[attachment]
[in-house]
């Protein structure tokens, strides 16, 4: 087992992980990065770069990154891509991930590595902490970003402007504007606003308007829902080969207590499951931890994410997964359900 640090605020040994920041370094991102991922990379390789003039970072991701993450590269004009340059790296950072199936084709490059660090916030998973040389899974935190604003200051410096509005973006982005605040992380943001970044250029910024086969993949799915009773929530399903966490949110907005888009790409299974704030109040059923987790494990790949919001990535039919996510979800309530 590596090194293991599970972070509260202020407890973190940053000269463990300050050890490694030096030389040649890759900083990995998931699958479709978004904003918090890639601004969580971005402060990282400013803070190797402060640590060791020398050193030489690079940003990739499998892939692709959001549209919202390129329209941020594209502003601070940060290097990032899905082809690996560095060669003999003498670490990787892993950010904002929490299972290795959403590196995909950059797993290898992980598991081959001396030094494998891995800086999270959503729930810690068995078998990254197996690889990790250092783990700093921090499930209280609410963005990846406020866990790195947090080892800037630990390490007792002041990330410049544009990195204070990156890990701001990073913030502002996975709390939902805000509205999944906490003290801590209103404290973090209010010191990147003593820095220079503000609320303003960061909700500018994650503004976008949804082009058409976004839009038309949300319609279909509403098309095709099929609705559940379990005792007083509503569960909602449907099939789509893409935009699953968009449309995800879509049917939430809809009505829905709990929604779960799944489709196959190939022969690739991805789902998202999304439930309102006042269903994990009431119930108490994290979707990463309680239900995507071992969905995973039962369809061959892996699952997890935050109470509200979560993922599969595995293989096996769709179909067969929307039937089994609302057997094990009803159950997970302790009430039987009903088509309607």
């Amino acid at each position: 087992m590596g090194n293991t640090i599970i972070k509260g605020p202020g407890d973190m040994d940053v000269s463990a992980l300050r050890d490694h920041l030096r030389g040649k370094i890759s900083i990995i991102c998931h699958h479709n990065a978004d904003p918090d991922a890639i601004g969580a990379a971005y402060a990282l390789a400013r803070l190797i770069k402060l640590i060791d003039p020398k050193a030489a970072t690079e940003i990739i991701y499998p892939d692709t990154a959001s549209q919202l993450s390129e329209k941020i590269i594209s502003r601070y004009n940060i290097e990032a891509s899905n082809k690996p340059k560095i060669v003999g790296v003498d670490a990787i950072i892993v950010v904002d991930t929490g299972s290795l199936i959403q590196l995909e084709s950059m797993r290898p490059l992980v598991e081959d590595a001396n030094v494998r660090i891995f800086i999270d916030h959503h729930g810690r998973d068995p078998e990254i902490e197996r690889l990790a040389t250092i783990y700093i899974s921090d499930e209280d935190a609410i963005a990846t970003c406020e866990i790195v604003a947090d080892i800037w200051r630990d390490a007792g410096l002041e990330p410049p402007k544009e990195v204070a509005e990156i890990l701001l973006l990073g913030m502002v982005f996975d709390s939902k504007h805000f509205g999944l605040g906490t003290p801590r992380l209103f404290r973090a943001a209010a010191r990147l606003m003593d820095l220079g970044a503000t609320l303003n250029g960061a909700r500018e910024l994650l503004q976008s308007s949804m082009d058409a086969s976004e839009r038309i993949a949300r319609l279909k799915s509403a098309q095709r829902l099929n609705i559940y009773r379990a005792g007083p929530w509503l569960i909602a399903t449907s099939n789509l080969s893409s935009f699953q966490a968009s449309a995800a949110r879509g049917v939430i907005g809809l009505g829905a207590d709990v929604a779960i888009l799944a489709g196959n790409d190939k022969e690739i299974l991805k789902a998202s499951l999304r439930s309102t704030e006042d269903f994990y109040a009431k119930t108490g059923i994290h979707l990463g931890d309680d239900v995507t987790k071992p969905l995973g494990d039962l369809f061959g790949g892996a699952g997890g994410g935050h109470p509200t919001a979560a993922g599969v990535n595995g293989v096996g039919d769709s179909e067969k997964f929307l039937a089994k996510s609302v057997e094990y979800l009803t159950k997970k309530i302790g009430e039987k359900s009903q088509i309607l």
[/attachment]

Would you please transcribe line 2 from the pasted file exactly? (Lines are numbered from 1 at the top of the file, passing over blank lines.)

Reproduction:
């Protein structure tokens, strides 16, 4: 087992992980990065770069990154891509991930590595902490970003402007504007606003308007829902080969207590499951931890994410997964359900 640090605020040994920041370094991102991922990379390789003039970072991701993450590269004009340059790296950072199936084709490059660090916030998973040389899974935190604003200051410096509005973006982005605040992380943001970044250029910024086969993949799915009773929530399903966490949110907005888009790409299974704030109040059923987790494990790949919001990535039919996510979800309530 590596090194293991599970972070509260202020407890973190940053000269463990300050050890490694030096030389040649890759900083990995998931699958479709978004904003918090890639601004969580971005402060990282400013803070190797402060640590060791020398050193030489690079940003990739499998892939692709959001549209919202390129329209941020594209502003601070940060290097990032899905082809690996560095060669003999003498670490990787892993950010904002929490299972290795959403590196995909950059797993290898992980598991081959001396030094494998891995800086999270959503729930810690068995078998990254197996690889990790250092783990700093921090499930209280609410963005990846406020866990790195947090080892800037630990390490007792002041990330410049544009990195204070990156890990701001990073913030502002996975709390939902805000509205999944906490003290801590209103404290973090209010010191990147003593820095220079503000609320303003960061909700500018994650503004976008949804082009058409976004839009038309949300319609279909509403098309095709099929609705559940379990005792007083509503569960909602449907099939789509893409935009699953968009449309995800879509049917939430809809009505829905709990929604779960799944489709196959190939022969690739991805789902998202999304439930309102006042269903994990009431119930108490994290979707990463309680239900995507071992969905995973039962369809061959892996699952997890935050109470509200979560993922599969595995293989096996769709179909067969929307039937089994609302057997094990009803159950997970302790009430039987009903088509309607």